said, a great number of false issues had been raised and comments made upon them, and reckless statements—unsupported by even the smallest rag of evidence—had been uttered on all sorts of occasions against these barracks. As an inhabitant of that immediate neighbourhood he was able to assure their Lordships that these statements were untrue. Nor had there been any unanimous opinion expressed by those who resided in the neighbourhood in favour of their removal. It was possible, indeed, that a majority might entertain such a desire; but he knew that the matter had never been properly tested in any way. Besides, this was not a case in which the comfort or the convenience, or even the material interests, of the inhabitants of that part of the town ought to be solely consulted. He was not a military man, and therefore he would not presume to give an opinion, whether they ought or ought not to be removed. But the question was one which should be decided by the Government and the military authorities alone, who were responsible for the general well-being of the troops and the safety of the town. There was no ground of complaint with regard to their situation as to the approach to London. Because the width of the road was nearly the same for half a-mile, so that the removal of the barracks alone would be no improvement unless a much larger portion of Hyde Park was given up for the purpose of widening the road. The Chief Commissioner of Works since receiving the deputation had stated that he never meant to cast any imputation on the Household Troops. The memorial, however, contained very strong language, for it talked of the existence of Knightsbridge Barracks and its natural associations which defiled and vitiated the neighbourhood; but if inquiries had first been made the contrary would have been found to be the truth. The highest military authorities had said that the soldiers were not in the habit of frequenting the houses in the neighbourhood—that their conduct was good, and that they were always ready to assist the police in the execution of their duty. The police, too, reported even more favourably of their conduct. He hoped that those who were so anxious for the removal of these barracks would contrive so to discuss this question as not to find it necessary to have recourse to unjust, unfounded, and most unfair attacks upon the characters of the officers and men of what he believed to be the best conducted, best disciplined, most orderly and respectable body of troops not only in England, but in the whole world.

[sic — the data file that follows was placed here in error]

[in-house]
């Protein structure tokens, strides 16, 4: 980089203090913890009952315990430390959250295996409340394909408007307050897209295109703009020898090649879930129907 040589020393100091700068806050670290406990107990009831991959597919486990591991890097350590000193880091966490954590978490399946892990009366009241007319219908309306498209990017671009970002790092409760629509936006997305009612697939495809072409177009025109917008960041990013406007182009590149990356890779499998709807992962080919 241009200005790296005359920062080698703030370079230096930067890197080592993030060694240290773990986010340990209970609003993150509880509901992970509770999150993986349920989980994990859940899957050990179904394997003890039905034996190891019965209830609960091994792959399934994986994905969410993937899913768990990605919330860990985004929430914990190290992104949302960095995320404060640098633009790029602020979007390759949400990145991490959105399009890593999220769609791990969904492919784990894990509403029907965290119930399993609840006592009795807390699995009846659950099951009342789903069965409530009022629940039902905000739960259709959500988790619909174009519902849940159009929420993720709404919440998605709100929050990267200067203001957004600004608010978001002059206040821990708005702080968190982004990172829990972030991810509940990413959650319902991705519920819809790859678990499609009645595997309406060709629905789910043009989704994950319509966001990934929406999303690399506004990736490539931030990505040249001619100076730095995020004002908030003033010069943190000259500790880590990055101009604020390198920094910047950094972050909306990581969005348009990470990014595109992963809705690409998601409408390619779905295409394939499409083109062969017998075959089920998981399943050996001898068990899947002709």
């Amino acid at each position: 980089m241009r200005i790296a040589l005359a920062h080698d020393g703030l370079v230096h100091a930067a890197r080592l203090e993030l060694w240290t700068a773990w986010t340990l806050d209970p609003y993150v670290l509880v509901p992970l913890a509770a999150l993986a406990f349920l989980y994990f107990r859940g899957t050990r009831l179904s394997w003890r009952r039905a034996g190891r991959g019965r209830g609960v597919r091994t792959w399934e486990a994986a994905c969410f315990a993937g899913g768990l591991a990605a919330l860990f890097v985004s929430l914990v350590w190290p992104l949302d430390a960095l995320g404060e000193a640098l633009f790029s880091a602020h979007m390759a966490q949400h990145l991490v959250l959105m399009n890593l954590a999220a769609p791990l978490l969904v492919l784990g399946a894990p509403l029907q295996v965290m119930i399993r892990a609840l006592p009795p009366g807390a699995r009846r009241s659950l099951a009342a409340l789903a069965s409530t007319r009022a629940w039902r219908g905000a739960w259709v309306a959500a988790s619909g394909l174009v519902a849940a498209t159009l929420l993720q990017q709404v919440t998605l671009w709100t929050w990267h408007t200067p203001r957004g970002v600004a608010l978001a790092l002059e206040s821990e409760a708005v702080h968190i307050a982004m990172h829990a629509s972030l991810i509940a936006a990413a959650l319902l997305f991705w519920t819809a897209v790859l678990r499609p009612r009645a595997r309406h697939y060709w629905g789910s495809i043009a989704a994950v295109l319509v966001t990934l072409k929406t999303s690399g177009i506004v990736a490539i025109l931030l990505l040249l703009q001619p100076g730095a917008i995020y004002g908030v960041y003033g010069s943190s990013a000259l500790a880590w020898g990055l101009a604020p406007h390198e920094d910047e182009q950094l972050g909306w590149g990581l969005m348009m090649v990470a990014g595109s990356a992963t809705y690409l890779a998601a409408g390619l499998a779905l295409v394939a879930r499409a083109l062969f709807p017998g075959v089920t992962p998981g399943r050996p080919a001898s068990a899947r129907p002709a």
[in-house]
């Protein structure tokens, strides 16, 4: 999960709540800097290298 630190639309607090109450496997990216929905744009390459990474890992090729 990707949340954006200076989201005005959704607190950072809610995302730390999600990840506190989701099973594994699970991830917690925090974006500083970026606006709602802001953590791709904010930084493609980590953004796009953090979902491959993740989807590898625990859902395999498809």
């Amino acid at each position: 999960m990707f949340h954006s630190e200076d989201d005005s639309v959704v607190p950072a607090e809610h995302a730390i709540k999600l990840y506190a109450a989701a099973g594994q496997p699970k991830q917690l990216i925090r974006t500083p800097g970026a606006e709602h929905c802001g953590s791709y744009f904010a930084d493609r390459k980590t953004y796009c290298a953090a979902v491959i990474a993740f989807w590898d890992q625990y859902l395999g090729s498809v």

My Lords, I agree in what my noble Friend has just stated in regard to the character of the troops quartered at Knights-bridge Barracks. I do not believe that in any part of the world could there be found three regiments so well conducted, in every respect, as the three regiments of Her Majesty's Household Cavalry that have been so unjustly attacked. It is all very well, my Lords, for gentlemen to say that it is a great inconvenience to have the barracks in their neighbourhood; but, if they felt that, why on earth did they come to the bar-racks? The barracks have not come to them, but they have come to the bar-racks, and if they choose to come to the barracks they must put up with any inconvenience or annoyances which may result. But I maintain that the annoyances of which the memorialists complain have nothing on earth to do with the barracks. It is the licensing magistrates upon whom rests the responsibility of keeping the neighbourhood in question in an orderly way. They licence the public-houses and places of amusement of which the memorialists complain. I should myself like to see every public-house in the neighbourhood closed; not because I think that the troops frequent them, but because of the temptation which they offer to men. In point of fact, the men of the Household Cavalry are not allowed to go into those houses; and I repeat that for myself I should like to see every one of them closed. There is no such thing in the neighbourhood of the Regent's Park Barracks; there is no such thing at Windsor; and if it exists at Knights-bridge the licensing magistrates are responsible for it. I do not blame the licensing magistrates for granting licences if they deem them to be necessary; but if there be complaints as to the character of the houses it is the business of the magistrates to cause them to be closed, or to be conducted in a proper and respectable manner. However, a much graver question arises as to the position of the barracks. We, no doubt, live in this country in peaceful and orderly times; and I hope that, with the blessing of God, they may long continue; but it would be unjustifiable if the military authorities shut their eyes to the fact of the possibility of something happening in a population so extensive in the Metropolis to cause disquiet. It is their bounden duty to look to it, though I hope the time will never come, but if it does, they could with this small nucleus of troops in the Parks—smaller, I believe, than any other country in the world could keep regularity and order in such an enormous community—preserve the peace of the Metropolis. The men ought to be placed, as in these barracks, in the heart of government—and Her Majesty's Palace, the Public Offices, and the Houses of Parliament are all in direct communication with the barracks. The late Duke of Wellington always said that it should never be forgotten that in this great City the Parks are the only military ground that we can occupy. I quite admit that some years since, when the Government of the day seemed disposed to entertain the idea of the removal of Knightsbridge Barracks, I said they might, if they liked, select Millbank as the new site; but I, at the same time, objected in the strongest manner to all removal. If Millbank be healthy now it certainly was not so some years ago. Indeed, it was so unhealthy that it was thought the convicts could not remain there; but though convicts could not live there, soldiers were to be stationed there. I say on principle it would be highly objectionable to remove the troops from Knightsbridge to any of the other places that have been pointed out. I hope this question may now be definitively settled, because I think that one of the reasons why the matter is again being agitated is the uncertainty which has been allowed to prevail in reference to it. I hope that the Government will come to a determination in the matter, and will say that the barracks are not to be removed from Knightsbridge. They will not find any other place so well suited for the purpose. Knightsbridge is not only well situated, but it is, in point of fact, the best Cavalry barrack that we have—best for the health of the men and most convenient. When any emergency arises, Knightsbridge holds more troops than any other bar-rack. We have had a whole battalion of Infantry and additional Cavalry there, and yet the ground which is now stated to be too small for the ordinary number of troops contained them all. If it be determined that the barracks shall remain where they are, then I think that improvements should be made in them, which improvements have, from time to time, been put off because it was considered doubtful whether the troops would, in fact, remain there. Great improvements might be effected at but little expense. The removal of the forage barn would be a great improvement, and a respectable front might be put to the barracks at a very moderate cost. As far as the convenience of the public is concerned, it seems to be forgotten that there are two roads passing the barracks—one for omnibus, cab, and other heavy traffic, and another for carriage traffic on the Park side of the barrack buildings. I have, however, no objection to the approach being improved; but that might be done by pulling down the houses opposite, which I should be rejoiced to see removed. By pulling down the objectionable houses opposite we should widen the road, whilst, at the same time, we should leave the barracks in a position which is essential for the security of the Metropolis and the requirements of the service. As I have said, I hope that the barracks will remain where they are, but will be considerably improved. If we could pull down the houses as far as the passage east of the barracks, I should be glad to have the additional room; but, at the same time, I am con-tent to remain upon the ground that we at present occupy. It is essential that it should be borne in mind by those who complain of the road being narrow in consequence of the barracks being there, they might very fairly be told that the new houses have come to the barracks, and not the barracks to the houses.